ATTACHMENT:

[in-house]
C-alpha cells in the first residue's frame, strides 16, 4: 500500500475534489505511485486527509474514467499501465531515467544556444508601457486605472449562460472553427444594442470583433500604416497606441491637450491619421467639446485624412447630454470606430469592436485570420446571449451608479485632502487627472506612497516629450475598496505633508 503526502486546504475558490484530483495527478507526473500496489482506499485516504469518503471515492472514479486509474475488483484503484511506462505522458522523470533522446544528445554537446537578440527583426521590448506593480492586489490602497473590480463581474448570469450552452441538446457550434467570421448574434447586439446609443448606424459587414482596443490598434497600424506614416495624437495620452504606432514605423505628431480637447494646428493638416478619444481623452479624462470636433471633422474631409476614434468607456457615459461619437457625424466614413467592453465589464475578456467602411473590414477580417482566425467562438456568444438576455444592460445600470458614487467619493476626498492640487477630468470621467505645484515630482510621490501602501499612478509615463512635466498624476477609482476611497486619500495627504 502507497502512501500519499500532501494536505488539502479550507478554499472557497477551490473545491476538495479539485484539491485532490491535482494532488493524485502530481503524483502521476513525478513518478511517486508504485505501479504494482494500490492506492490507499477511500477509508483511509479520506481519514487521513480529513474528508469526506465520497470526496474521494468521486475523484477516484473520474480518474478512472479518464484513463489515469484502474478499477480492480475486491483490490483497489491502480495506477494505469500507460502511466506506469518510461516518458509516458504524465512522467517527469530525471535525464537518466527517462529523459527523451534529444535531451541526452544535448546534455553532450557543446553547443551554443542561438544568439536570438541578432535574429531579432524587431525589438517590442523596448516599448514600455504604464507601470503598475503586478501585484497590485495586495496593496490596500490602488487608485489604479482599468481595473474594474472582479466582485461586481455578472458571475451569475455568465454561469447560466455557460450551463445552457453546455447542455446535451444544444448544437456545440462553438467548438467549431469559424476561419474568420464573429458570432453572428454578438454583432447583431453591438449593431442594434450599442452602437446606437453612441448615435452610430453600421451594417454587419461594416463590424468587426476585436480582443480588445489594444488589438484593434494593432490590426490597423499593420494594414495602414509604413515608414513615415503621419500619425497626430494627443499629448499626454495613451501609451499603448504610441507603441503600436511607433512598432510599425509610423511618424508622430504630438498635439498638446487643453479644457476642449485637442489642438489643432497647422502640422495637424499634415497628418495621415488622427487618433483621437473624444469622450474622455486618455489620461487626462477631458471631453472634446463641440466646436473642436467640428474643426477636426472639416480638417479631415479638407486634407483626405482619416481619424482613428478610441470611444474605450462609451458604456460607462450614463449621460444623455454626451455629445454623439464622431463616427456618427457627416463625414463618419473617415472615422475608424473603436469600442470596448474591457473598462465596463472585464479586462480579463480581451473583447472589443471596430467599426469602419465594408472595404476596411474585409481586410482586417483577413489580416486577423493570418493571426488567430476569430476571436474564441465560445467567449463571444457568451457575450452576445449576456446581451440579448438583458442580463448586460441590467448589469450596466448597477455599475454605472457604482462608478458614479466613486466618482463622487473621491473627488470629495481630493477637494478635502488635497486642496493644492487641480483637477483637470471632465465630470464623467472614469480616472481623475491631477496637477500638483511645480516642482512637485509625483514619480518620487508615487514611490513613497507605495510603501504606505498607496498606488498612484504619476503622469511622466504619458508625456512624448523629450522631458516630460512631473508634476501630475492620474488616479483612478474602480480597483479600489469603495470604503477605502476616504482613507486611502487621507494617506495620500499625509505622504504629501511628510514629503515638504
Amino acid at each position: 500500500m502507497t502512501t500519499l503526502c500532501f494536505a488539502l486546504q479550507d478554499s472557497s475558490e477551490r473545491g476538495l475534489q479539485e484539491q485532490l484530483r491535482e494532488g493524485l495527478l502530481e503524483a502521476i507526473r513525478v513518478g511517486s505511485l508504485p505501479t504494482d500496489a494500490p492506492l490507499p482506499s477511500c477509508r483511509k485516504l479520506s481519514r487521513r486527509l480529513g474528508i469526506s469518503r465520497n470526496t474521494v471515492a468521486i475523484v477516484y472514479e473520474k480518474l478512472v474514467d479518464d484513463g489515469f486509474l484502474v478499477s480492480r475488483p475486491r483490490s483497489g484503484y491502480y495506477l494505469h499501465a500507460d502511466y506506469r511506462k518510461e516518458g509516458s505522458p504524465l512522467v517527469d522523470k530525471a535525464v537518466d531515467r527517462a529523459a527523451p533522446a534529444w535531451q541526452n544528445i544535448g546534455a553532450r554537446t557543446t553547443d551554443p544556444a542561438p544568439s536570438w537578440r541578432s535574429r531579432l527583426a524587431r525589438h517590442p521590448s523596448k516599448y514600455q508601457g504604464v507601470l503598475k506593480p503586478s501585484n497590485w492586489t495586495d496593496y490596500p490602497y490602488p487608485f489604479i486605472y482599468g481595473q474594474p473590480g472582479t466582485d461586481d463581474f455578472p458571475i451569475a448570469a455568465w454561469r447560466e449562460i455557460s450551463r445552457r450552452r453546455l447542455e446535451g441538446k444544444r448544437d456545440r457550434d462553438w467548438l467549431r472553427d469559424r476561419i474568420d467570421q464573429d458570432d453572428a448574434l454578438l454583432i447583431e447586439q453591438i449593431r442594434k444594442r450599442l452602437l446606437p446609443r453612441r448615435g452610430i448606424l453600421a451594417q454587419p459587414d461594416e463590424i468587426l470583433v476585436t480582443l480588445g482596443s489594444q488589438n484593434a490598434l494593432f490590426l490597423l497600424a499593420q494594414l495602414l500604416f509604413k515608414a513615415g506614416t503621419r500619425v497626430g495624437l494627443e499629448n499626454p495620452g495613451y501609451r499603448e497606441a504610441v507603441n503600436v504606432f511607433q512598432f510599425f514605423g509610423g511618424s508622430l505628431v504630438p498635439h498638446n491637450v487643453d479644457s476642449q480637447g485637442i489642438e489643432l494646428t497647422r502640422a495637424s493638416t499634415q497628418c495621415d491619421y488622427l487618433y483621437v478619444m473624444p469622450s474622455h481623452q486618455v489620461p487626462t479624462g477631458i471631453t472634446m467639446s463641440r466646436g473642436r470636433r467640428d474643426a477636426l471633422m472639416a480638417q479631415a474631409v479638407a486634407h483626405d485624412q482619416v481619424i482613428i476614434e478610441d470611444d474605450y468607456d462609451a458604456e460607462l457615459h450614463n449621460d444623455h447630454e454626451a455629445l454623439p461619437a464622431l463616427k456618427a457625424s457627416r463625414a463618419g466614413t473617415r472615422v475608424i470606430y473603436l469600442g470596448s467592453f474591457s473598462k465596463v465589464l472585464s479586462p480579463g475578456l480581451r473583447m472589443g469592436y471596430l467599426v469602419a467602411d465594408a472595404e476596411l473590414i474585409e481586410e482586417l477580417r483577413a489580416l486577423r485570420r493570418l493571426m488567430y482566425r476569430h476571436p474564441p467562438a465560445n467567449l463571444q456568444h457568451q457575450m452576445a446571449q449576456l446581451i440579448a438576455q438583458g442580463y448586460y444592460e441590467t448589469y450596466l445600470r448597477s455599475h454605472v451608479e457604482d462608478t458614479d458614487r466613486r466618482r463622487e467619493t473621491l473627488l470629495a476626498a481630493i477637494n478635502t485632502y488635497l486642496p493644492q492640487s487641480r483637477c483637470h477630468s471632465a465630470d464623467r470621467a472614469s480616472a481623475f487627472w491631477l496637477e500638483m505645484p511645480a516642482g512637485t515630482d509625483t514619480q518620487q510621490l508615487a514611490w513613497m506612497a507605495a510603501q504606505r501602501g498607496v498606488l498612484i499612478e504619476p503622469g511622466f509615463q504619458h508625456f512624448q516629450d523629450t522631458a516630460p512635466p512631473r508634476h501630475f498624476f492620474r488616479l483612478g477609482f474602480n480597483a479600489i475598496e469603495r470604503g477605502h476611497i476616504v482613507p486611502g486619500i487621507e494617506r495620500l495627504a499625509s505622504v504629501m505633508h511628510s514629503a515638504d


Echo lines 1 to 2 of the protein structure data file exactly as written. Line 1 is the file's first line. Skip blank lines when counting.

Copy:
[in-house]
C-alpha cells in the first residue's frame, strides 16, 4: 500500500475534489505511485486527509474514467499501465531515467544556444508601457486605472449562460472553427444594442470583433500604416497606441491637450491619421467639446485624412447630454470606430469592436485570420446571449451608479485632502487627472506612497516629450475598496505633508 503526502486546504475558490484530483495527478507526473500496489482506499485516504469518503471515492472514479486509474475488483484503484511506462505522458522523470533522446544528445554537446537578440527583426521590448506593480492586489490602497473590480463581474448570469450552452441538446457550434467570421448574434447586439446609443448606424459587414482596443490598434497600424506614416495624437495620452504606432514605423505628431480637447494646428493638416478619444481623452479624462470636433471633422474631409476614434468607456457615459461619437457625424466614413467592453465589464475578456467602411473590414477580417482566425467562438456568444438576455444592460445600470458614487467619493476626498492640487477630468470621467505645484515630482510621490501602501499612478509615463512635466498624476477609482476611497486619500495627504 502507497502512501500519499500532501494536505488539502479550507478554499472557497477551490473545491476538495479539485484539491485532490491535482494532488493524485502530481503524483502521476513525478513518478511517486508504485505501479504494482494500490492506492490507499477511500477509508483511509479520506481519514487521513480529513474528508469526506465520497470526496474521494468521486475523484477516484473520474480518474478512472479518464484513463489515469484502474478499477480492480475486491483490490483497489491502480495506477494505469500507460502511466506506469518510461516518458509516458504524465512522467517527469530525471535525464537518466527517462529523459527523451534529444535531451541526452544535448546534455553532450557543446553547443551554443542561438544568439536570438541578432535574429531579432524587431525589438517590442523596448516599448514600455504604464507601470503598475503586478501585484497590485495586495496593496490596500490602488487608485489604479482599468481595473474594474472582479466582485461586481455578472458571475451569475455568465454561469447560466455557460450551463445552457453546455447542455446535451444544444448544437456545440462553438467548438467549431469559424476561419474568420464573429458570432453572428454578438454583432447583431453591438449593431442594434450599442452602437446606437453612441448615435452610430453600421451594417454587419461594416463590424468587426476585436480582443480588445489594444488589438484593434494593432490590426490597423499593420494594414495602414509604413515608414513615415503621419500619425497626430494627443499629448499626454495613451501609451499603448504610441507603441503600436511607433512598432510599425509610423511618424508622430504630438498635439498638446487643453479644457476642449485637442489642438489643432497647422502640422495637424499634415497628418495621415488622427487618433483621437473624444469622450474622455486618455489620461487626462477631458471631453472634446463641440466646436473642436467640428474643426477636426472639416480638417479631415479638407486634407483626405482619416481619424482613428478610441470611444474605450462609451458604456460607462450614463449621460444623455454626451455629445454623439464622431463616427456618427457627416463625414463618419473617415472615422475608424473603436469600442470596448474591457473598462465596463472585464479586462480579463480581451473583447472589443471596430467599426469602419465594408472595404476596411474585409481586410482586417483577413489580416486577423493570418493571426488567430476569430476571436474564441465560445467567449463571444457568451457575450452576445449576456446581451440579448438583458442580463448586460441590467448589469450596466448597477455599475454605472457604482462608478458614479466613486466618482463622487473621491473627488470629495481630493477637494478635502488635497486642496493644492487641480483637477483637470471632465465630470464623467472614469480616472481623475491631477496637477500638483511645480516642482512637485509625483514619480518620487508615487514611490513613497507605495510603501504606505498607496498606488498612484504619476503622469511622466504619458508625456512624448523629450522631458516630460512631473508634476501630475492620474488616479483612478474602480480597483479600489469603495470604503477605502476616504482613507486611502487621507494617506495620500499625509505622504504629501511628510514629503515638504